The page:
A puppy is a juvenile dog. Some puppies can weigh 1-1.5 kg (1-3 lb), while larger ones can weigh up to 7–11 kg (15-23 lb). All healthy puppies grow quickly after birth. A puppy's coat color may change as the puppy grows older, as is commonly seen in breeds such as the Yorkshire Terrier. Puppy refers specifically to young dogs, while pup may be used for other animals such as seals, giraffes, guinea pigs, rats or sharks.

Role model

A role model is a person whose behavior, example, or success is or can be emulated by others, especially by younger people. The term role model is credited to sociologist Robert K. Merton, who coined the phrase during his career. Merton hypothesized that individuals compare themselves with reference groups of people who occupy the social role to which the individual aspires. An example being the way young fans will idolize and imitate professional athletes or entertainment artists.

In the second half of the twentieth century, U.S. advocates for workplace equity popularized the term and concept of role models as part of a larger social capital lexicon—which also includes terms such as glass ceiling, networking, mentoring, and gatekeeper—serving to identify and address the problems barring non-dominant groups from professional success. Mainstream business literature subsequently adopted the terms and concepts, promoting them as pathways to success for all career climbers. In 1970 these terms were not in the general American vocabulary; by the mid-1990s they had become part of everyday speech. Although the term role model has been criticized more recently as "outdated", the term and its associated responsibility remains prominent in the public consciousness as a commonly used phrase, and a "powerful presence" in the entertainment industry and media.

Social ownership

Social ownership is any of various forms of ownership for the means of production in socialist economic systems, encompassing public ownership, employee ownership, cooperative ownership, citizen ownership of equity, common ownership and collective ownership. Historically social ownership implied that capital and factor markets would cease to exist under the assumption that market exchanges within the production process would be made redundant if capital goods were owned by a single entity or network of entities representing society, but the articulation of models of market socialism where factor markets are utilized for allocating capital goods between socially owned enterprises broadened the definition to include autonomous entities within a market economy. Social ownership of the means of production is the common defining characteristic of all the various forms of socialism.The two major forms of social ownership are society-wide public ownership and cooperative ownership. The distinction between these two forms lies in the distribution of the surplus product. With society-wide public ownership, the surplus is distributed to all members of the public through a social dividend, whereas with co-operative ownership the economic surplus of an enterprise is controlled by all the worker-members of that specific enterprise.The goal of social ownership is to eliminate the distinction between the class of private owners who are the recipients of passive property income and workers who are the recipients of labor income (wages, salaries and commissions), so that the surplus product (or economic profits in the case of market socialism) belong either to society as a whole or to the members of a given enterprise. Social ownership would enable productivity gains from labor automation to progressively reduce the average length of the working day instead of creating job insecurity and unemployment. Reduction of necessary work time is central to the Marxist concept of human freedom and overcoming alienation, a concept widely shared by Marxist and non-Marxist socialists alike.The term "socialization" refers to the process of restructuring the economic framework, organizational structure and institutions of an economy on a socialist basis. The comprehensive notion of socialization and the public ownership form of social ownership implies an end to the operation of the laws of capitalism, capital accumulation and the use of money and financial valuation in the production process, along with a restructuring of workplace-level organization.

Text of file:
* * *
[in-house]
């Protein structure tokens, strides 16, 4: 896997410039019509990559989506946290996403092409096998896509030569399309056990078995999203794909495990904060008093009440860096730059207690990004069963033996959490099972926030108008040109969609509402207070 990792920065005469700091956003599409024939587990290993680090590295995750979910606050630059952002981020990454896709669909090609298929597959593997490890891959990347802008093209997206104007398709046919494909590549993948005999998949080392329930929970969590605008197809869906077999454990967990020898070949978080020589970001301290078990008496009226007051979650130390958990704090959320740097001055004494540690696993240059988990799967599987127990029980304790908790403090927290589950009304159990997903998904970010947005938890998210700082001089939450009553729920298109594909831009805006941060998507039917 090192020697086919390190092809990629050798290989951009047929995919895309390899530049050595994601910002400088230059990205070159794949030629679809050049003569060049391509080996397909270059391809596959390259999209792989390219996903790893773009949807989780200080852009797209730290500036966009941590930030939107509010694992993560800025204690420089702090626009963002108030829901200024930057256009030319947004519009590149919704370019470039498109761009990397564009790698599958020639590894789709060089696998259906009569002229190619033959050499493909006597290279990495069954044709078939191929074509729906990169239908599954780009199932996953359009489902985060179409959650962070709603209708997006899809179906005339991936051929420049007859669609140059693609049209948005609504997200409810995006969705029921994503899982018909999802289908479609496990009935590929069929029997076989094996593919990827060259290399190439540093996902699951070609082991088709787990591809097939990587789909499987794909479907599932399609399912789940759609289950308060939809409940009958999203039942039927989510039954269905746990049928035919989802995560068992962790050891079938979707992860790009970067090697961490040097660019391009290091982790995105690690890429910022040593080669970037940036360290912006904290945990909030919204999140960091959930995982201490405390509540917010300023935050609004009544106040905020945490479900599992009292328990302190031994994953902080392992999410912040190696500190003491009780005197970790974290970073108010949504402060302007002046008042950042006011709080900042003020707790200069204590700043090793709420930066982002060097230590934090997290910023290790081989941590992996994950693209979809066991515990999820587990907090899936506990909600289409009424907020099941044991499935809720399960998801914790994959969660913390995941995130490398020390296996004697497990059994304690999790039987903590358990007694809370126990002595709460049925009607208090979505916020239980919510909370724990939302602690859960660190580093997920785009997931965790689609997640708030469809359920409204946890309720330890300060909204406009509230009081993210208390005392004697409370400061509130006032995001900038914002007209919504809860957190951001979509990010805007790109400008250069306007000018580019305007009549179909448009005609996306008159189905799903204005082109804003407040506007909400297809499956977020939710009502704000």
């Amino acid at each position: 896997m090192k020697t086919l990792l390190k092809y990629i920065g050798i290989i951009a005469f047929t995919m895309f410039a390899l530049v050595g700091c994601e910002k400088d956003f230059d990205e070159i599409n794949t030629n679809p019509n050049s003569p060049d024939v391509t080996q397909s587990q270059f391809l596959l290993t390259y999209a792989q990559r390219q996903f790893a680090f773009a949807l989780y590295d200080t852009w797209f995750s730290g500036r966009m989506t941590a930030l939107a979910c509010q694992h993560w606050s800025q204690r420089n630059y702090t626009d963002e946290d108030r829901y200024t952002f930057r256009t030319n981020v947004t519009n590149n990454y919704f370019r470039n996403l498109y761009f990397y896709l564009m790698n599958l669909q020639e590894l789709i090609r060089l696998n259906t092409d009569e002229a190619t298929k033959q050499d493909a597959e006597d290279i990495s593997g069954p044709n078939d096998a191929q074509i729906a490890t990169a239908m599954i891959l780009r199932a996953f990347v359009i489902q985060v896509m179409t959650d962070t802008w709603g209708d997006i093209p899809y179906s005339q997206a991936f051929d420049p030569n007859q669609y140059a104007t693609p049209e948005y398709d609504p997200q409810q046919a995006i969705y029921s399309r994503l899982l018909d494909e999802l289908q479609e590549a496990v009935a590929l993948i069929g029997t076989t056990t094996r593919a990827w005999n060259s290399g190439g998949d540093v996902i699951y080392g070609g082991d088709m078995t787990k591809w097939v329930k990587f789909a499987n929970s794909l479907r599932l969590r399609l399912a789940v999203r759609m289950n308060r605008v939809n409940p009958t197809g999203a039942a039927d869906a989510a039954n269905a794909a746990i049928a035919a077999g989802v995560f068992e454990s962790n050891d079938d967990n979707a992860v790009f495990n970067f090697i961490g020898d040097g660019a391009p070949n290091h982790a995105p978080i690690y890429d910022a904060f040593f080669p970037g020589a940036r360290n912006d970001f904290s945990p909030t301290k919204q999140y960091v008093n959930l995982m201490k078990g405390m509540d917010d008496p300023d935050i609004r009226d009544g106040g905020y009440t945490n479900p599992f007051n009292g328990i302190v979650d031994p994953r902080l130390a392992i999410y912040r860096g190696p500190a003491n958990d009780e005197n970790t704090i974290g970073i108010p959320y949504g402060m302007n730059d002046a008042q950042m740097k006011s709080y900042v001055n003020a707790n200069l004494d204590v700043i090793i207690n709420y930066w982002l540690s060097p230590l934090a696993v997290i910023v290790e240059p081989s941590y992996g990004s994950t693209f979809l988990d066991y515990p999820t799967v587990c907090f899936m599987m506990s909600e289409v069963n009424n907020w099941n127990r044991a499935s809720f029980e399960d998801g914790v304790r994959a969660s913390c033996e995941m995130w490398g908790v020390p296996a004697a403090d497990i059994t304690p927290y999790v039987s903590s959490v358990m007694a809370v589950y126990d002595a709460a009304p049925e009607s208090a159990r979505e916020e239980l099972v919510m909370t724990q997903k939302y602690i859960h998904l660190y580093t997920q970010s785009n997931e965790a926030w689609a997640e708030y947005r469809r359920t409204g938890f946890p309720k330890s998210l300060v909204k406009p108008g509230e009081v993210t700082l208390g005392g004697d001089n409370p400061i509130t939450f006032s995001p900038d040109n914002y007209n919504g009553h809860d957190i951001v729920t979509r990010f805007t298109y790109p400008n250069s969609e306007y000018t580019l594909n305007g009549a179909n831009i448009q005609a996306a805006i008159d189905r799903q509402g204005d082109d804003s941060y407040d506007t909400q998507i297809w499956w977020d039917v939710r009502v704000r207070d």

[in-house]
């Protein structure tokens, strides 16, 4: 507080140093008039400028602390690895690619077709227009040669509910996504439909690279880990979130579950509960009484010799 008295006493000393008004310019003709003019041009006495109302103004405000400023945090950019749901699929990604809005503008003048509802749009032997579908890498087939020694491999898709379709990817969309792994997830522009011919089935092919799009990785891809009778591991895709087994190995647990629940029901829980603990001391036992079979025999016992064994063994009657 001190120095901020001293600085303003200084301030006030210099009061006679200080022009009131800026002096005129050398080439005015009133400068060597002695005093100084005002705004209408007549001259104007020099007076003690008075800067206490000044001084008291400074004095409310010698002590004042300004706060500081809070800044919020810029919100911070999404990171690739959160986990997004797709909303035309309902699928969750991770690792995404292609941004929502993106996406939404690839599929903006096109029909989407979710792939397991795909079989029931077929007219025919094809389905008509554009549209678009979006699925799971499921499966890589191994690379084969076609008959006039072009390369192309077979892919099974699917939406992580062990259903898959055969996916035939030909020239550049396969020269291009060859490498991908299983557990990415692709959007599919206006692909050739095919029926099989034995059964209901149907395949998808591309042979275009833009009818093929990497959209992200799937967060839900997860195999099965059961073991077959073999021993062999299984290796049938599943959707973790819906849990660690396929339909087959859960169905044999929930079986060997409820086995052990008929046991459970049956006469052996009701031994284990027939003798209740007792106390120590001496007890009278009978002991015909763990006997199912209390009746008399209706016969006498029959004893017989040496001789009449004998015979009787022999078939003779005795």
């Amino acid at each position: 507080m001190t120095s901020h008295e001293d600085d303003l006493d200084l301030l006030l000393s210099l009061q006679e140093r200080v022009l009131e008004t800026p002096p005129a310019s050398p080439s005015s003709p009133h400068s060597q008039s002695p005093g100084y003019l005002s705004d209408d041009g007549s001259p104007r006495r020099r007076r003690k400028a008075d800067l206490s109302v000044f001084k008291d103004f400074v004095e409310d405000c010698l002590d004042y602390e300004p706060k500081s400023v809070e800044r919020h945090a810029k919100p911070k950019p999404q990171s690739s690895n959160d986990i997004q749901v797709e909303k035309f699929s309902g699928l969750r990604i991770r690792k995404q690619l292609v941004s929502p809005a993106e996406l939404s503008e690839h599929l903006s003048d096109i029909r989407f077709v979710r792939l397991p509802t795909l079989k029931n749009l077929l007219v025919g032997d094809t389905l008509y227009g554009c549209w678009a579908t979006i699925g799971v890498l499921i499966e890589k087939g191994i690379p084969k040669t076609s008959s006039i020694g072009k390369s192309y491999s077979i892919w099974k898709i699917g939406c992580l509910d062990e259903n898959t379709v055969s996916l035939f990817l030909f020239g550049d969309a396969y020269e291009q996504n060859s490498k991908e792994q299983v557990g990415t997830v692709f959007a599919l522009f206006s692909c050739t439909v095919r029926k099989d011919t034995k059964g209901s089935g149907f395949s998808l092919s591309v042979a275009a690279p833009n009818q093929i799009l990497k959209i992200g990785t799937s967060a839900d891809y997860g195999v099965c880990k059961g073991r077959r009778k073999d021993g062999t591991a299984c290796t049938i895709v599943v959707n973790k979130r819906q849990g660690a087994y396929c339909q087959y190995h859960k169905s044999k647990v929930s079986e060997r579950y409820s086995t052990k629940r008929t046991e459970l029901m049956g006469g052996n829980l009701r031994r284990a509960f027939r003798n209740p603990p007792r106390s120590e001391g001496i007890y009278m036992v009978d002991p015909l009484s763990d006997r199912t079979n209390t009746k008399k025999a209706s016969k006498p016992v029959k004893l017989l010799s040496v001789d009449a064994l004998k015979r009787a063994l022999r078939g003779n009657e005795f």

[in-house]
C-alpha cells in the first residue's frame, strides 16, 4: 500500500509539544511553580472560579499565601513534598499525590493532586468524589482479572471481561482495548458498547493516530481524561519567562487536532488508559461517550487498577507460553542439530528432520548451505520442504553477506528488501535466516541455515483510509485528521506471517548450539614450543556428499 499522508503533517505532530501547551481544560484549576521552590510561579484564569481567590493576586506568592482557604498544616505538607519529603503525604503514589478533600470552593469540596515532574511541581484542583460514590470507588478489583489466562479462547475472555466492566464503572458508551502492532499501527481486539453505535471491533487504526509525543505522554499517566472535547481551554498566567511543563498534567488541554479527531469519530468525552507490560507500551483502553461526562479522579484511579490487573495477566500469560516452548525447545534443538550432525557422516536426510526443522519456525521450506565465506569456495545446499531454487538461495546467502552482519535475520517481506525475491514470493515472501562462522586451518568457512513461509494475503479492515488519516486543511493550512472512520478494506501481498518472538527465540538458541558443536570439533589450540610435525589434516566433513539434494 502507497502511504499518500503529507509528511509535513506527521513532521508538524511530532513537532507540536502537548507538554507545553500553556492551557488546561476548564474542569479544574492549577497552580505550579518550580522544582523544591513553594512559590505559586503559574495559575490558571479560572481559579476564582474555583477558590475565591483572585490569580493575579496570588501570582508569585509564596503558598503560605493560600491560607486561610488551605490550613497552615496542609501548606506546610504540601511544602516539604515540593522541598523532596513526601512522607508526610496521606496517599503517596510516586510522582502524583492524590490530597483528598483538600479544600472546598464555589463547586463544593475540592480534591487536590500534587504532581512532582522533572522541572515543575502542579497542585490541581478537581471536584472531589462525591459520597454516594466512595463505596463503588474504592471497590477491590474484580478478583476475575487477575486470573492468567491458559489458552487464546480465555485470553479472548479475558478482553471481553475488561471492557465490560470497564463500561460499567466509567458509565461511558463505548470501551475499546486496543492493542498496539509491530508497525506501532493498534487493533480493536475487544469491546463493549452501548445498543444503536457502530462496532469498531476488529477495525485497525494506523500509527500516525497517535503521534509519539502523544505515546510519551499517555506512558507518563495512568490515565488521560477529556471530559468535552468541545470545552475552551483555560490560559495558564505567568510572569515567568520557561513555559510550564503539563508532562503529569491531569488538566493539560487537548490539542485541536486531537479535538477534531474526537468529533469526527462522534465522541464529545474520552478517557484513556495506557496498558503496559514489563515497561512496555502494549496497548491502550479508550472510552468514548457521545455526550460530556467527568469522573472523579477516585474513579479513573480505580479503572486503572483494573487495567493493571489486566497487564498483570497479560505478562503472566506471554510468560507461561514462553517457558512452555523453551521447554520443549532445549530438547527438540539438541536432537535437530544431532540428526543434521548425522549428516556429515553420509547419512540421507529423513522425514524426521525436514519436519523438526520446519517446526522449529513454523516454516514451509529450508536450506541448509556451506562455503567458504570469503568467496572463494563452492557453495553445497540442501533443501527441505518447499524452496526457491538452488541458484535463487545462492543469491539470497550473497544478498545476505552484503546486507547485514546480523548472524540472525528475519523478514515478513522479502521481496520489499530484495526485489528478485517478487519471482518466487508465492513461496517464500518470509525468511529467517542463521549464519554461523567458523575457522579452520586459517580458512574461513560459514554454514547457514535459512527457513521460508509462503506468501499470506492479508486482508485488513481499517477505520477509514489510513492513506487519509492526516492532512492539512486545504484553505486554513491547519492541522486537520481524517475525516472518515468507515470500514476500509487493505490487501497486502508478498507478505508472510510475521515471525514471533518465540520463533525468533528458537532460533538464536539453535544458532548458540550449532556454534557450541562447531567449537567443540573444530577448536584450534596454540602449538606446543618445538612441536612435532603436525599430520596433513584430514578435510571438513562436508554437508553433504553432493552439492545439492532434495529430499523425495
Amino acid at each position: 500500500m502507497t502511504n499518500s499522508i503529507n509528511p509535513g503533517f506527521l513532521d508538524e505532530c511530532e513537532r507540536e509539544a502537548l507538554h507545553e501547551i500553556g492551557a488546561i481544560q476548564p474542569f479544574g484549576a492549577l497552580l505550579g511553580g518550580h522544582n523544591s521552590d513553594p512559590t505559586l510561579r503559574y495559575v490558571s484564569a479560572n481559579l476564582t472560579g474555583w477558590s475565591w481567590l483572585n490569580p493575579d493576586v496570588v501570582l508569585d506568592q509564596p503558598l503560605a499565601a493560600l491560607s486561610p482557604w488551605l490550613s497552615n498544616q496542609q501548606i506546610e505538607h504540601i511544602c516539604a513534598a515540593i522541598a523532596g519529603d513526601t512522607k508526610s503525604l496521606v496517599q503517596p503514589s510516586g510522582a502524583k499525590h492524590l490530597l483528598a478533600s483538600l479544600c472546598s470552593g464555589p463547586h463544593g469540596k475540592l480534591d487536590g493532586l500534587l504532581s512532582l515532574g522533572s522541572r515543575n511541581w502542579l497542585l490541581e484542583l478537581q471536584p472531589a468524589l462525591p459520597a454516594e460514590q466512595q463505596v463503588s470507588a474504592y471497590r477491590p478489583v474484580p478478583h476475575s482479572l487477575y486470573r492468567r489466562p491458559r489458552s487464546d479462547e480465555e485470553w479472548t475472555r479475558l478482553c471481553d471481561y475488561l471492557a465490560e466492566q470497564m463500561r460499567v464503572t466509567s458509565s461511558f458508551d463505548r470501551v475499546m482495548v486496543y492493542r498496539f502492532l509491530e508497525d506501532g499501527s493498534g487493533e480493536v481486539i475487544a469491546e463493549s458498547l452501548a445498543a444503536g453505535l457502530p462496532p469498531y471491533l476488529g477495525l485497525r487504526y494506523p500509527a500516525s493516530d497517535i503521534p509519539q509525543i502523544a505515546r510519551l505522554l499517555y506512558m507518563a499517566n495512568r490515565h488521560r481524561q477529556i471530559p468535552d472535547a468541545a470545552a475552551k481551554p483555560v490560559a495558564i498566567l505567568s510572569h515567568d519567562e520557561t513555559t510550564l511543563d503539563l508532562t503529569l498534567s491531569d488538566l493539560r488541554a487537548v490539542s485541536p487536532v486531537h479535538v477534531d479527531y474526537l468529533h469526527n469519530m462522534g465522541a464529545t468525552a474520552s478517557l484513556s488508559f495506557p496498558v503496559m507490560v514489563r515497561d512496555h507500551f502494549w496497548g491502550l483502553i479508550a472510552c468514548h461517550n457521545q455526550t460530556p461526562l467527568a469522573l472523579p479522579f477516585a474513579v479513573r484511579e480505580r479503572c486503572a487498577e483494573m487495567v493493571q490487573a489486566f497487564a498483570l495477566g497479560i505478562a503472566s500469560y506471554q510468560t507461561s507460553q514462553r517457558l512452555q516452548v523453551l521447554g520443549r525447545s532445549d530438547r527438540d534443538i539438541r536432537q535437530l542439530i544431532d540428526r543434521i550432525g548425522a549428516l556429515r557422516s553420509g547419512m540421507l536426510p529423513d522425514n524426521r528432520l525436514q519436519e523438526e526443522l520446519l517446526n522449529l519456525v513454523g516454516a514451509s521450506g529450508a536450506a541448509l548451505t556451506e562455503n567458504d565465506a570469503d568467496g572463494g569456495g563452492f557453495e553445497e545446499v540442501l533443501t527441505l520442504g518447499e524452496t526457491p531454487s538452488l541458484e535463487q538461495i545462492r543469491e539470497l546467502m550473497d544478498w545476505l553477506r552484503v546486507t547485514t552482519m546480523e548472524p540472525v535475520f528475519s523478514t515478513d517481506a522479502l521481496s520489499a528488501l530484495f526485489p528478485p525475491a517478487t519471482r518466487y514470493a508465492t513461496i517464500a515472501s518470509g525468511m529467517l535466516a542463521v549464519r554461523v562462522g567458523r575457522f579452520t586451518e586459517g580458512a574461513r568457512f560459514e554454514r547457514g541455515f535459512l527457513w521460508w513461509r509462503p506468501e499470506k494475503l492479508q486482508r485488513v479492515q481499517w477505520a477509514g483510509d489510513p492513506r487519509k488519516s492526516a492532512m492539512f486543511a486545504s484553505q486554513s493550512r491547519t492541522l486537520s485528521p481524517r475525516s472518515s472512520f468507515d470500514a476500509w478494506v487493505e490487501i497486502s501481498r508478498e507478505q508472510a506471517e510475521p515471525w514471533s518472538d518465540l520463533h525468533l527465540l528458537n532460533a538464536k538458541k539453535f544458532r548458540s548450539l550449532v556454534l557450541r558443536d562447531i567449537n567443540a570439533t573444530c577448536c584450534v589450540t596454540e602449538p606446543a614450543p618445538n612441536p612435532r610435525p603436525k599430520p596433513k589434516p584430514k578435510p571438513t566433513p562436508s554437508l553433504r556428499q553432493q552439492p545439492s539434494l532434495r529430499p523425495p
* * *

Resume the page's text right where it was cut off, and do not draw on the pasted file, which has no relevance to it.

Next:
Social skills

A social skill is any competence facilitating interaction and communication with others where social rules and relations are created, communicated, and changed in verbal and nonverbal ways. The process of learning these skills is called socialization. For socialization, interpersonal skills are essential to relate to one another. Interpersonal skills are the interpersonal acts a person uses to interact with others, which are related to dominance vs. submission, love vs. hate, affiliation vs. aggression, and control vs. autonomy categories (Leary, 1957). Positive interpersonal skills include persuasion, active listening, delegation, and stewardship, among others. A healthy social interest that involves more than being in a group is required for well-adjusted social skills. Social psychology is the academic discipline that does research related to social skills and studies how skills are learned by an individual through changes in attitude, thinking, and behavior.

Socialization of animals

Socialization of animals is the process of training animals so that they can be kept in close relationship to humans. Common examples are cats, dogs, and horses.

Specific developmental disorder

Specific developmental disorders (SDD) are disorders in which development is delayed in one specific area or areas, and in which basically all other areas of development are not affected. Specific developmental disorders are as opposed to pervasive developmental disorders that are characterized by delays in the development of multiple basic functions including socialization and communication.

Group pressures
Conforming oneself
Experiments
Counterconformity